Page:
Is it OK to plug in new hardware when the computer is on?

When I was using my laptop, a technician told me not to plug in the mouse, a keyboard, or any new hardware when the computer was on.  Is this true for desktops as well?  I have a printer without an on/off button - I have to plug the cord in to turn it on and I always do it after I turn my computer on.  Thanks!
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Are you talking about devices connected via USB ?

I have had bad experience just plugging in the USB device without Stopping the device when the computer is ON.
I would sincerely advise you not just by experience but also seeing several cases to

a) Stop the device using the green arrow in the system tray

b) shut down or make the computer to standby mode and then remove the device

Lee W, MVPTechnology and Business Process AdvisorCommented:
NEVER, on your typically home computer, open the case and plug things into the circuit boards or cables connected to the circuit boards while the computer is one.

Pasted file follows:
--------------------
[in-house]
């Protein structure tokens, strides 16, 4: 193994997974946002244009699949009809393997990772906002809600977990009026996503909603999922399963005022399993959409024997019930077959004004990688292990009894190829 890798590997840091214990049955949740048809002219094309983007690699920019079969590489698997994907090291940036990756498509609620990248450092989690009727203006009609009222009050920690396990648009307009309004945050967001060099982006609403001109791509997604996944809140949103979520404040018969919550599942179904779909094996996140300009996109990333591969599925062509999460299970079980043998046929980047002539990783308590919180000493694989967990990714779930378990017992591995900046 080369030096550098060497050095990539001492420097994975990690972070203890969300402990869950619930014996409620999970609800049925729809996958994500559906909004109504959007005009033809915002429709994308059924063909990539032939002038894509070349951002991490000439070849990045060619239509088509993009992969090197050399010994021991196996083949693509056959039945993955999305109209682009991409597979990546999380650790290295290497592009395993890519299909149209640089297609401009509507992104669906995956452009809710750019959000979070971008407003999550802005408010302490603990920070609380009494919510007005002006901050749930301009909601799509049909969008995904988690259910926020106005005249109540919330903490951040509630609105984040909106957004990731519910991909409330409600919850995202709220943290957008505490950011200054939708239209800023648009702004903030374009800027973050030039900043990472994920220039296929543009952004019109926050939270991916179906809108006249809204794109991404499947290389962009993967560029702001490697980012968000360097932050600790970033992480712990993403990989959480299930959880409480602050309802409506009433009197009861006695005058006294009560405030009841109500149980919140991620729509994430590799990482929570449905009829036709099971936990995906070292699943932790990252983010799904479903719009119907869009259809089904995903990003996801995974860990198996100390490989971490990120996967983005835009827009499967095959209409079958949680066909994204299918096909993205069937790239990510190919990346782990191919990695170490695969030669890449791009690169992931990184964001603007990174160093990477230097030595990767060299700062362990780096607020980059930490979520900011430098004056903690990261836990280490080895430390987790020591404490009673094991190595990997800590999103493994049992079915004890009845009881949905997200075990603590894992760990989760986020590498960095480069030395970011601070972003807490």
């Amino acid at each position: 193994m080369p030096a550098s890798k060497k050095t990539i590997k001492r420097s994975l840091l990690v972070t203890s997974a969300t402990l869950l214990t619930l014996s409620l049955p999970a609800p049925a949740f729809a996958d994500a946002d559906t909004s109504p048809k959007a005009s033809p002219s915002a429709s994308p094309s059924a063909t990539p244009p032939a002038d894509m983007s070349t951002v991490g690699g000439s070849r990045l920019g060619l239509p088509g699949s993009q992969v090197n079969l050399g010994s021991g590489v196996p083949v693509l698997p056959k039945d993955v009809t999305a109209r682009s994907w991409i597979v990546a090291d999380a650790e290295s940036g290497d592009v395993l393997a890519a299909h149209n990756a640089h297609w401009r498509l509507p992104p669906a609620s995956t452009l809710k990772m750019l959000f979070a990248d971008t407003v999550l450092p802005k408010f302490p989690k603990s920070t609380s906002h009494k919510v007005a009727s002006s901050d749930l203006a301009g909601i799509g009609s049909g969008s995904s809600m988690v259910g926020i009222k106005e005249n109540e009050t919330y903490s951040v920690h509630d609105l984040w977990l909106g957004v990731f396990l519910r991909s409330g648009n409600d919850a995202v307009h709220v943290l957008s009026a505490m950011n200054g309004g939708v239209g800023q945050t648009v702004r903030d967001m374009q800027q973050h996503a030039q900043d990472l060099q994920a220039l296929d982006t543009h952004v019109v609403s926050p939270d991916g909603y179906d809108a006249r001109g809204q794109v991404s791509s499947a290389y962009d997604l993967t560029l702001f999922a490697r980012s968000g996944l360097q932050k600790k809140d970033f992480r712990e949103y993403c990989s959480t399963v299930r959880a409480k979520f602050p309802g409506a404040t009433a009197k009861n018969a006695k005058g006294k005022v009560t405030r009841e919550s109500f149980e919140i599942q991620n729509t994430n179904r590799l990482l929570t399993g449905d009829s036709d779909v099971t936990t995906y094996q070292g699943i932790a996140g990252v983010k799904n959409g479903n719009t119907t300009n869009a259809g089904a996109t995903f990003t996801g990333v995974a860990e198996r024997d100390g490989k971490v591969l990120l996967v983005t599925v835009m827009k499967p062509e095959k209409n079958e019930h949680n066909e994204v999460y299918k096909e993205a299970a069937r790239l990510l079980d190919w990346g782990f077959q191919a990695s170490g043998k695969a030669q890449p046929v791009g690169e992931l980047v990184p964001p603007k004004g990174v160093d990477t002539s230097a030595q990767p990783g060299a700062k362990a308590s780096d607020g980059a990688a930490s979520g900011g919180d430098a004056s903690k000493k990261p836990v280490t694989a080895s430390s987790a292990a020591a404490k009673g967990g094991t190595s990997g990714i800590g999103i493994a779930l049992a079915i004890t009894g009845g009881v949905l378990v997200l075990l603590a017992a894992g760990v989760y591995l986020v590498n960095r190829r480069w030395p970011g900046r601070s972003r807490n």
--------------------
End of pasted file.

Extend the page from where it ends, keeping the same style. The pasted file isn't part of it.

Things that connect to it while the case if ON (like USB devices, Firewire Devices, Printers, Monitors, etc) can be safely attached while the computer is on.  PS/2 keyboards and mice (circular connectors with 6 pins and a plastic peice) are the only exceptions I'd make as (A LONG time ago) I did see doing so blow out the connector on the main board.  However, in the years since, I've done that often enough myself and NOT seen a problem.

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LucynkaAuthor Commented:
Thank you.  Yes, my printer is connected via a USB cable, but I plug in the power cord, not the USB cable, to turn it on.
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LucynkaAuthor Commented:
I also turn on my external hard drive by plugging the power cord in.  And my DVD drive.
With newer computers (within the past 5 years or so) you should be fine plugging in not only USB but the PS2 while the PC is on.  Asleew said, anything inside the case should never be touched with the power on.
Depending on your operating system and specific hardware (i'm talking about mice and keyboards here specifically) you can actually plug them into the PS2 port while the computer is running and they will run fine.  This is acceptible on Win XP, however I havn't had much luck in 98 or ME.  I think Win 2000 does, but I am not sure.
The 'remove device' is important to try to remember to use, especially on Win 2000.  If you have a flash memory drive and simply pull it out in Win 2000 you'll most likely loose the data you recently transferred, or in the worse case corrupt the flash drive.  Fortionately win XP is more forgiving in this area.
LucynkaAuthor Commented:
Thanks, that's helpful.
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